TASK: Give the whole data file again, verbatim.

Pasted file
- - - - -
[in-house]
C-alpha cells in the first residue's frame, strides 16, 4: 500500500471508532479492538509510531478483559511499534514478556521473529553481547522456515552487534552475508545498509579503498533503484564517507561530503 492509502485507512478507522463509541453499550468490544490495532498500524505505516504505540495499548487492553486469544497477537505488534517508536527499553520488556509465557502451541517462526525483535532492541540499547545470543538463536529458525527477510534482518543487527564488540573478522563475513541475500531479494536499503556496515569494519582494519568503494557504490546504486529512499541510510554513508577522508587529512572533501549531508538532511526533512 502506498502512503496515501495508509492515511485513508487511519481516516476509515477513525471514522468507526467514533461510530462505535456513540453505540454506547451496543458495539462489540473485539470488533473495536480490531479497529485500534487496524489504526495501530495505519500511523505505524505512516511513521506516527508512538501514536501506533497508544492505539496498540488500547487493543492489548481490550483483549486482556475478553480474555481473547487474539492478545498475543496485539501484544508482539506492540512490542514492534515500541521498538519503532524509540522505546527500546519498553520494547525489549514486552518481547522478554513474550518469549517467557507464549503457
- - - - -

[in-house]
C-alpha cells in the first residue's frame, strides 16, 4: 500500500471508532479492538509510531478483559511499534514478556521473529553481547522456515552487534552475508545498509579503498533503484564517507561530503 492509502485507512478507522463509541453499550468490544490495532498500524505505516504505540495499548487492553486469544497477537505488534517508536527499553520488556509465557502451541517462526525483535532492541540499547545470543538463536529458525527477510534482518543487527564488540573478522563475513541475500531479494536499503556496515569494519582494519568503494557504490546504486529512499541510510554513508577522508587529512572533501549531508538532511526533512 502506498502512503496515501495508509492515511485513508487511519481516516476509515477513525471514522468507526467514533461510530462505535456513540453505540454506547451496543458495539462489540473485539470488533473495536480490531479497529485500534487496524489504526495501530495505519500511523505505524505512516511513521506516527508512538501514536501506533497508544492505539496498540488500547487493543492489548481490550483483549486482556475478553480474555481473547487474539492478545498475543496485539501484544508482539506492540512490542514492534515500541521498538519503532524509540522505546527500546519498553520494547525489549514486552518481547522478554513474550518469549517467557507464549503457